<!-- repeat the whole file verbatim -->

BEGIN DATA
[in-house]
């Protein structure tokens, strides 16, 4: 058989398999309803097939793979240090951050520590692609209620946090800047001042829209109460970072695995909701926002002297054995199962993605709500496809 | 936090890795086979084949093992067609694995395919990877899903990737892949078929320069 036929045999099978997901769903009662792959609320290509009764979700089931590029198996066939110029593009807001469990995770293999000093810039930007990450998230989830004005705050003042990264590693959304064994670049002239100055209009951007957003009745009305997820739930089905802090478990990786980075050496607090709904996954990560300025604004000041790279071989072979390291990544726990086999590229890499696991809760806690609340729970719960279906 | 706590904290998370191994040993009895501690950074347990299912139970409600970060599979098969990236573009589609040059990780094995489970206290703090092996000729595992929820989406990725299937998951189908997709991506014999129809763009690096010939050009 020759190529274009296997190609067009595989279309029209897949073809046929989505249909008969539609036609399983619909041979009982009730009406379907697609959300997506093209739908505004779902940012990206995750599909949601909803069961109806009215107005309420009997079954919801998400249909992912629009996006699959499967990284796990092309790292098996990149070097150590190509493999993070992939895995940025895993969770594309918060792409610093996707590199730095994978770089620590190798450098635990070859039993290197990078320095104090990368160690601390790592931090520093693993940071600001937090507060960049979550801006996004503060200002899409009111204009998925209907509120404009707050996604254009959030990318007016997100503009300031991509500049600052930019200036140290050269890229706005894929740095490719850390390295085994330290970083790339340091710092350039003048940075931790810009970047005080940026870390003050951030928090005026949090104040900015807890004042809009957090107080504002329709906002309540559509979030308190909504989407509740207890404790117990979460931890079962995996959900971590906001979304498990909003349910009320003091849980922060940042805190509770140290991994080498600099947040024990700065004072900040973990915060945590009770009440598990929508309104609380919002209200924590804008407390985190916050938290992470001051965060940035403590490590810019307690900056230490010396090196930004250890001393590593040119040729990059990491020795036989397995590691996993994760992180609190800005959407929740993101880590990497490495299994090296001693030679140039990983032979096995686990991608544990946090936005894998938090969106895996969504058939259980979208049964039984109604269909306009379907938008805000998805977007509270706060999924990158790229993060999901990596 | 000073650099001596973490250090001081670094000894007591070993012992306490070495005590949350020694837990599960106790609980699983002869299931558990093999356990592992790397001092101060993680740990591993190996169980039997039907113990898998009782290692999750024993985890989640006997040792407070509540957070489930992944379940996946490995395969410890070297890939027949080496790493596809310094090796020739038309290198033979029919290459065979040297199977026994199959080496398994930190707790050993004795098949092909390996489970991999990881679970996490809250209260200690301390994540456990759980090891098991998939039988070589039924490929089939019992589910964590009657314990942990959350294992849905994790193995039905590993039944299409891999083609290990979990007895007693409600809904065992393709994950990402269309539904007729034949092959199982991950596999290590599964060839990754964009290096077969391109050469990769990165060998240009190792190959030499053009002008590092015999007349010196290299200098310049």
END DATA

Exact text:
[in-house]
């Protein structure tokens, strides 16, 4: 058989398999309803097939793979240090951050520590692609209620946090800047001042829209109460970072695995909701926002002297054995199962993605709500496809 | 936090890795086979084949093992067609694995395919990877899903990737892949078929320069 036929045999099978997901769903009662792959609320290509009764979700089931590029198996066939110029593009807001469990995770293999000093810039930007990450998230989830004005705050003042990264590693959304064994670049002239100055209009951007957003009745009305997820739930089905802090478990990786980075050496607090709904996954990560300025604004000041790279071989072979390291990544726990086999590229890499696991809760806690609340729970719960279906 | 706590904290998370191994040993009895501690950074347990299912139970409600970060599979098969990236573009589609040059990780094995489970206290703090092996000729595992929820989406990725299937998951189908997709991506014999129809763009690096010939050009 020759190529274009296997190609067009595989279309029209897949073809046929989505249909008969539609036609399983619909041979009982009730009406379907697609959300997506093209739908505004779902940012990206995750599909949601909803069961109806009215107005309420009997079954919801998400249909992912629009996006699959499967990284796990092309790292098996990149070097150590190509493999993070992939895995940025895993969770594309918060792409610093996707590199730095994978770089620590190798450098635990070859039993290197990078320095104090990368160690601390790592931090520093693993940071600001937090507060960049979550801006996004503060200002899409009111204009998925209907509120404009707050996604254009959030990318007016997100503009300031991509500049600052930019200036140290050269890229706005894929740095490719850390390295085994330290970083790339340091710092350039003048940075931790810009970047005080940026870390003050951030928090005026949090104040900015807890004042809009957090107080504002329709906002309540559509979030308190909504989407509740207890404790117990979460931890079962995996959900971590906001979304498990909003349910009320003091849980922060940042805190509770140290991994080498600099947040024990700065004072900040973990915060945590009770009440598990929508309104609380919002209200924590804008407390985190916050938290992470001051965060940035403590490590810019307690900056230490010396090196930004250890001393590593040119040729990059990491020795036989397995590691996993994760992180609190800005959407929740993101880590990497490495299994090296001693030679140039990983032979096995686990991608544990946090936005894998938090969106895996969504058939259980979208049964039984109604269909306009379907938008805000998805977007509270706060999924990158790229993060999901990596 | 000073650099001596973490250090001081670094000894007591070993012992306490070495005590949350020694837990599960106790609980699983002869299931558990093999356990592992790397001092101060993680740990591993190996169980039997039907113990898998009782290692999750024993985890989640006997040792407070509540957070489930992944379940996946490995395969410890070297890939027949080496790493596809310094090796020739038309290198033979029919290459065979040297199977026994199959080496398994930190707790050993004795098949092909390996489970991999990881679970996490809250209260200690301390994540456990759980090891098991998939039988070589039924490929089939019992589910964590009657314990942990959350294992849905994790193995039905590993039944299409891999083609290990979990007895007693409600809904065992393709994950990402269309539904007729034949092959199982991950596999290590599964060839990754964009290096077969391109050469990769990165060998240009190792190959030499053009002008590092015999007349010196290299200098310049």